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Barry Bonds and Roger Clemens cling to Hall of Fame life as they remain on the Baseball Hall of Fame ballot for the 10th and final time. Statistically, they should have been first-ballot HOFers, but both have been linked to MLB’s steroid scandal that took place in the late 1980s and into the ’90s. Bonds and Clemens have inched their way closer to collecting the 75% of the votes in recent years but have come up short. On the day when official votes have to be postmarked for submission, signs are showing that this could be the year the two finally get in.

Barry Bonds and Roger Clemens have one Hall of Fame shot remaining

Former San Francisco Giants star Barry Bonds is all smiles after throwing out the ceremonial first pitch to a standing ovation prior to action against the Philadelphia Phillies in Game 3 of the NLCS in San Francisco, California, on Tuesday, October 19, 2010. | Jose Luis Villegas/Sacramento Bee/Tribune News Service via Getty Images.

Last year, not one player was inducted into the Baseball Hall of Fame through the traditional method of receiving 75% of the votes. It was the ninth time ever that the Baseball Writers Association of America failed to vote anyone in. The last time it happened was in 2013.

Bonds, MLB’s all-time home run leader, received 61.8% of the votes. He tallied 60.8% the previous year. Clemens, the owner of seven Cy Young Awards and 354 career victories, racked up 61.6% of the votes.

Should they fail to receive the necessary votes, the only shot they’ll have to get into the Hall is through the Eras Committees, which meet every few years to consider players not voted in by the BBWAA.

Both Bonds and Clemens played through the peak of the steroid era and have paid the price. Writers seemingly have lightened up on their grudges against them as the two have seen their votes increase over the years.

John Perrotto, who covers the MLB for Forbes, gave his reasoning for voting for Bonds.

“If I knew Cooperstown was pristine and no cheaters had ever been inducted then I might not vote for players linked to steroids,” he wrote. “However, it seems implausible that every player with a plaque was clean. Thus, I vote for the man who hit more home runs than anyone in major league history, won seven MVP awards, and is the greatest player of my lifetime.”

Barry Bonds and Roger Clemens are gaining steam down the stretch

Voters had until Friday to postmark their Hall of Fame selections. Many of them, however, made their ballots public. Ryan Thibodaux has done a heck of a job tracking those ballots and posting his BBHOF Tracker online.

If the voting ended through the first 100 ballots Thibodaux tracked, both Bonds and Clemens would be 2022 Hall of Famers. Thibodaux has been keeping fans updated on his website and on Twitter. Through those first 100 ballots made public, Bonds has 81% of the votes and Clemens has 80%.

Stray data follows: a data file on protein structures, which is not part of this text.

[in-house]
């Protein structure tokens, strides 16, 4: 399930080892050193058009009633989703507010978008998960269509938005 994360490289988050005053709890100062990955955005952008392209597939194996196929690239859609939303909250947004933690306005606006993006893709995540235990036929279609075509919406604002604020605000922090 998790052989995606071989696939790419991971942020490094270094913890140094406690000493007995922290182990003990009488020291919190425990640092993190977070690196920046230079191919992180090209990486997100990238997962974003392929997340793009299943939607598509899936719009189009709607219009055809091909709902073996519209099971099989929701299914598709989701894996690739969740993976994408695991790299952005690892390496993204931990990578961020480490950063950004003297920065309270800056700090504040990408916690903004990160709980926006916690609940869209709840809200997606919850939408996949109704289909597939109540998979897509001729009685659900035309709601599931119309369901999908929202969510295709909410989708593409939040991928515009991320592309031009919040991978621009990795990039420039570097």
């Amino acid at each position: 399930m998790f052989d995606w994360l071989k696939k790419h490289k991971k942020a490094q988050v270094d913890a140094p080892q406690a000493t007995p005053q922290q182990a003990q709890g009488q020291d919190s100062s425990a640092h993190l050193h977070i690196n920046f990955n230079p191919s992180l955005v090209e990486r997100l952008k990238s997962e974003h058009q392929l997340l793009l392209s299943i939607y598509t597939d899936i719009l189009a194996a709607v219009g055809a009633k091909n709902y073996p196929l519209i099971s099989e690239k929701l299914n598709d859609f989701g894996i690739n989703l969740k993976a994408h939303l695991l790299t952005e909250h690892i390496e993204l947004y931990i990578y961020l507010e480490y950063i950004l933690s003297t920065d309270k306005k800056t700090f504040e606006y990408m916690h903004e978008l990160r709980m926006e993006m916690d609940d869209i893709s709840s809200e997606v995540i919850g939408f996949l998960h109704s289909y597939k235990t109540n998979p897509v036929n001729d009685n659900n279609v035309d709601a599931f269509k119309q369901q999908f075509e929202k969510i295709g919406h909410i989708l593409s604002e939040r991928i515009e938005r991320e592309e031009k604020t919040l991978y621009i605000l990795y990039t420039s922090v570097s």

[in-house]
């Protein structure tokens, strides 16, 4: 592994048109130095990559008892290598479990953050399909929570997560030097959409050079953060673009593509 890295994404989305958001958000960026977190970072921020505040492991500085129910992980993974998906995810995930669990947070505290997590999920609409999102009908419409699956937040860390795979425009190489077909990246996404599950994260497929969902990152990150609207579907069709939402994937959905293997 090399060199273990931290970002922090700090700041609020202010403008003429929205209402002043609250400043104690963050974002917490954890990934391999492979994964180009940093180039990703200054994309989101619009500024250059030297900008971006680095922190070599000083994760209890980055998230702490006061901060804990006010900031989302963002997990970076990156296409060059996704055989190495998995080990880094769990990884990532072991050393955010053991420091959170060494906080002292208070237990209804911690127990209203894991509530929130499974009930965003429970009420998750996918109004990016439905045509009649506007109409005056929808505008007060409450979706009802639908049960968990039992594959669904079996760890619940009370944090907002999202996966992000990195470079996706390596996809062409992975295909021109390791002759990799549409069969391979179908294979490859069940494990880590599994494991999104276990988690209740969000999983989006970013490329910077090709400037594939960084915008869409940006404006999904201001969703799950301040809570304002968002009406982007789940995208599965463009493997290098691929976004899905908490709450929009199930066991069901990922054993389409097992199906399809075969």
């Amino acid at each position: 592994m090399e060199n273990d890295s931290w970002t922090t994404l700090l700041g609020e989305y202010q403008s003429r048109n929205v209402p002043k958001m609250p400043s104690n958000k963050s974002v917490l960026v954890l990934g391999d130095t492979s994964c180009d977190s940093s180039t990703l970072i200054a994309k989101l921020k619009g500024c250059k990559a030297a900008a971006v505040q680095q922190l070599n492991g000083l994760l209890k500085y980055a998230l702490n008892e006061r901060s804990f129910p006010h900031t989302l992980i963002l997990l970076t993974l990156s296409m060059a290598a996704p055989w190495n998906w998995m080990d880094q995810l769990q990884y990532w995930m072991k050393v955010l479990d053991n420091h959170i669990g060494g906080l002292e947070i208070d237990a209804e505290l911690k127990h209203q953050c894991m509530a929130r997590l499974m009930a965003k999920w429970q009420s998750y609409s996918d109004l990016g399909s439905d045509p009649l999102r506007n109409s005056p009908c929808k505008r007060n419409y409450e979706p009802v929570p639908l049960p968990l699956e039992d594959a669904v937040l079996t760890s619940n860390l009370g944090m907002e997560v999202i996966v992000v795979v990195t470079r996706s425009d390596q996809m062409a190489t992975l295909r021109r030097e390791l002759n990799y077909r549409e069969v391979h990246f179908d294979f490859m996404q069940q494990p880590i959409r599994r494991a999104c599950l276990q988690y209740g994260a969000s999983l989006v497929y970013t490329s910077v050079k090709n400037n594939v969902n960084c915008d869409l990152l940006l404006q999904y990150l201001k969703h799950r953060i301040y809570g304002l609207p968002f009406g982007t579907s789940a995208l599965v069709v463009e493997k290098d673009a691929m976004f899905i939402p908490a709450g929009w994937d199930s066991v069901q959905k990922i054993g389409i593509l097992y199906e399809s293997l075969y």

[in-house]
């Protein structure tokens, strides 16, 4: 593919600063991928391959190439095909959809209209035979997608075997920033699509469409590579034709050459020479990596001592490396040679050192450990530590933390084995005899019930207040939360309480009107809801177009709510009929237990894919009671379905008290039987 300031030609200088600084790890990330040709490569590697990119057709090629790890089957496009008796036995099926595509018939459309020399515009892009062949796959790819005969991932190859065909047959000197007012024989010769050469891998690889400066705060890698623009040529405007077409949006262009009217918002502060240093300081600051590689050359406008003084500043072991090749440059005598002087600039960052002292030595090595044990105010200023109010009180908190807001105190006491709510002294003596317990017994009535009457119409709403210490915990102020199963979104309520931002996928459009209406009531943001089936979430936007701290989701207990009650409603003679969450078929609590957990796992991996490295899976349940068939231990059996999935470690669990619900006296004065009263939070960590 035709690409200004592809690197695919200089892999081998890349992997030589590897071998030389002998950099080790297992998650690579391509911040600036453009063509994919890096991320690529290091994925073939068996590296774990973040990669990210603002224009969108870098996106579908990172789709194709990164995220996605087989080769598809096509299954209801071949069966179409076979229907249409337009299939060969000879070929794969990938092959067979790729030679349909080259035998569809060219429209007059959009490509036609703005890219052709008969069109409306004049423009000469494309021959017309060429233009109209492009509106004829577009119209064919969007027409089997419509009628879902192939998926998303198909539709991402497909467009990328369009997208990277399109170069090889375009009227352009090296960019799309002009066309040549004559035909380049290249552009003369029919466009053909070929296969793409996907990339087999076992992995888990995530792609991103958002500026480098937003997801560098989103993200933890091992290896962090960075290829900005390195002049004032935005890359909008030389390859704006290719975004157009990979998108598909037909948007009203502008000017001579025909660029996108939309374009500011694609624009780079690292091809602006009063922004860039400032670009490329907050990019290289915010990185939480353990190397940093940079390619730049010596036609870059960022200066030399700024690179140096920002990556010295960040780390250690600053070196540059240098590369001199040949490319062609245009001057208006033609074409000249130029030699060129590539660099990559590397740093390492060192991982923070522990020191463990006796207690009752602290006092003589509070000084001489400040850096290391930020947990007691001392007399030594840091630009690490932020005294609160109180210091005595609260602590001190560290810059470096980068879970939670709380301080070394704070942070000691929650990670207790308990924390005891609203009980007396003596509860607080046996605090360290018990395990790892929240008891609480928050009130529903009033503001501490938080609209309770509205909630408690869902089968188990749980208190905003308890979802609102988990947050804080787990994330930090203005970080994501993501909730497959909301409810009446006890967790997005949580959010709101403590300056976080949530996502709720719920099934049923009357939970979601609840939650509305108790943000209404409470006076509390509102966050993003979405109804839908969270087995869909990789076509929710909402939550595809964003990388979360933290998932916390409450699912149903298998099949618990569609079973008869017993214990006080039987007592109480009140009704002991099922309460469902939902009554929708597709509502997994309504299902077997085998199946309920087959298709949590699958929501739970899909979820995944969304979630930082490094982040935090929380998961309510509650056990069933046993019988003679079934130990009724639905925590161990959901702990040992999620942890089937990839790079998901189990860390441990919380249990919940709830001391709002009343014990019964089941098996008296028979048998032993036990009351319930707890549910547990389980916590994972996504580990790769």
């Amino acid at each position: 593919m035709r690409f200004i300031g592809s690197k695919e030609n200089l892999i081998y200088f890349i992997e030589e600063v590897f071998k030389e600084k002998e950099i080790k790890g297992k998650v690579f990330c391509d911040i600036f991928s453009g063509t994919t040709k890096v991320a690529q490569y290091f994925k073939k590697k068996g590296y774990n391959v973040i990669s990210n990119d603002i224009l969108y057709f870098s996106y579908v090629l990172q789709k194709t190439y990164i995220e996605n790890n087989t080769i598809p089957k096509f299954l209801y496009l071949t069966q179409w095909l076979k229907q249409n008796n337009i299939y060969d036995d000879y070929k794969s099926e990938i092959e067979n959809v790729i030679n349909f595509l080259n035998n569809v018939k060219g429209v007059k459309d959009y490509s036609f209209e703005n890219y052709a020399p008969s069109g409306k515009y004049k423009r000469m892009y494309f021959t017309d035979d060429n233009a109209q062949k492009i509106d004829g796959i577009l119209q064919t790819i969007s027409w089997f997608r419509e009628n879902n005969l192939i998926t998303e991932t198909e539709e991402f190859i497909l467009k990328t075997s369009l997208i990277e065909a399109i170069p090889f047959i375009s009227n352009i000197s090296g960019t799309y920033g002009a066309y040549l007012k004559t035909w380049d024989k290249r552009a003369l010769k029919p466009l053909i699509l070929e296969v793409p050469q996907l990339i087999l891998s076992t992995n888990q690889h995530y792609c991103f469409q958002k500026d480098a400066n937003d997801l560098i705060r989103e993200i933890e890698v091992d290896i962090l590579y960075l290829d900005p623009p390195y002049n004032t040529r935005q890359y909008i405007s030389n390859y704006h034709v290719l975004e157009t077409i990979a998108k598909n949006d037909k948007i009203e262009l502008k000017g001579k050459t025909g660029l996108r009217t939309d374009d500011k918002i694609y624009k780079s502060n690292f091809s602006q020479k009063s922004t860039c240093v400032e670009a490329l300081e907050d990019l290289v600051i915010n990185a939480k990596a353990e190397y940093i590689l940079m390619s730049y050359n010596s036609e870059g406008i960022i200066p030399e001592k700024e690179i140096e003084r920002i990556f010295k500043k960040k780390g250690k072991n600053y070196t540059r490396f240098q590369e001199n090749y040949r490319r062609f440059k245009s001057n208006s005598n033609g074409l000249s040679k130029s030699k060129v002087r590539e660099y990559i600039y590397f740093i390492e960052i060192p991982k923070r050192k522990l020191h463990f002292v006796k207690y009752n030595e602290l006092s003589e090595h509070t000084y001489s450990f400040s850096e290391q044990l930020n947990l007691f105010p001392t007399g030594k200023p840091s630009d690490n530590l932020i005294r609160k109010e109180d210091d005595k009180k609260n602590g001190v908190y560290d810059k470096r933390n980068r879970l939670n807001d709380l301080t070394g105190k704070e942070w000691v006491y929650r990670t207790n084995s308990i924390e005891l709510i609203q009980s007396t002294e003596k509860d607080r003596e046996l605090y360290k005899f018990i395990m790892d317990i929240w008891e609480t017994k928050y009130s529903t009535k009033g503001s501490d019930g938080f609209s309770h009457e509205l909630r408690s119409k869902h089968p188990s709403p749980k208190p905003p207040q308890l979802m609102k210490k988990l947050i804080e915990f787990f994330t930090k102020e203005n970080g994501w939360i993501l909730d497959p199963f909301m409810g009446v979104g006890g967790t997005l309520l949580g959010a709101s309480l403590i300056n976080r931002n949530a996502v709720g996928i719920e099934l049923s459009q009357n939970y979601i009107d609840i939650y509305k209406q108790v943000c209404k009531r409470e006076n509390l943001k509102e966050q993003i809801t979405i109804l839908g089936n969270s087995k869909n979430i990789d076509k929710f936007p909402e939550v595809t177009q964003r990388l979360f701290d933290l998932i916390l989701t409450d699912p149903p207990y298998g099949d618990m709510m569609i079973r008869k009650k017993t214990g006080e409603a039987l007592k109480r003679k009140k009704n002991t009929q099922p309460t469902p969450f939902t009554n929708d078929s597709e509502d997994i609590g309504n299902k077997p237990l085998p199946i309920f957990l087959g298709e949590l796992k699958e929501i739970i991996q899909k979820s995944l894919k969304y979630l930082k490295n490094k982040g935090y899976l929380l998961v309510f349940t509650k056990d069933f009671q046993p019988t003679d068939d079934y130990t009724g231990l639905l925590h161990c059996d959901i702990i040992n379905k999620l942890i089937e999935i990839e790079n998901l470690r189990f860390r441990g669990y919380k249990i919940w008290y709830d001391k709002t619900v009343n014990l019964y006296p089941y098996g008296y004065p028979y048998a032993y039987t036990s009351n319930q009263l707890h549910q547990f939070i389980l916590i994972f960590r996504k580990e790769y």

Leading the way is former Boston Red Sox slugger David Ortiz. Ortiz is on the ballot for the first time and has garnered 82% of the votes. Ortiz, Bonds, and Clemens are the only three players over the 75% mark. Scott Rolen stands at 72%, while Curt Schilling is at 65%. Schilling had 71.1% a year ago.

Alex Rodriguez is on the ballot for the first time and finds himself well short with only 48% of the votes despite smacking 696 career home runs. The BBWAA will announce the results of the voting on Jan. 25, 2022, live from Cooperstown.

It’s been a difficult task for the Hall of Fame voters

Bonds, Clemens, and Rodriguez were all linked to performance-enhancing drugs during their playing days. They all put up serious statistics worthy of Hall of Fame induction. That puts voters in a tough situation on whether those numbers were significantly impacted by the use of steroids.

It’s clear voters have become a little more forgiving over the years as players like Bonds and Clemens have seen their votes increase despite not doing anything recently to pad their stats.

Perrotto said he voted for Bonds. He also checked the box next to Clemens’ name.

“As is the case with Bonds, I don’t think the greatest players in history can be expunged from the record of the game because they were linked with cheating,” he wrote. “Clemens won 354 games and seven Cy Young Awards. It’s not like his career did not happen.”

 Steve Politi of was one of the writers who voted for Rodriguez.

“I won’t vote for a player if I believe his accomplishments are completely a product of the juice,” he wrote. “Can I say that about A-Rod?

“I can’t, not with his overwhelming body of work. His 696 career home runs rank fourth all-time, trailing three of the greatest hitters in the sport’s history in Barry Bonds, Hank Aaron and Babe Ruth. He was a 14-time All-Star, three-time AL MVP and two-time Gold Glove winner. He was the catalyst for the Yankees during their 2009 World Series victory.

It is impossible to write the history of baseball without him.”

It should be an interesting ride and one that may finally send Bonds and Clemens to the Hall of Fame.


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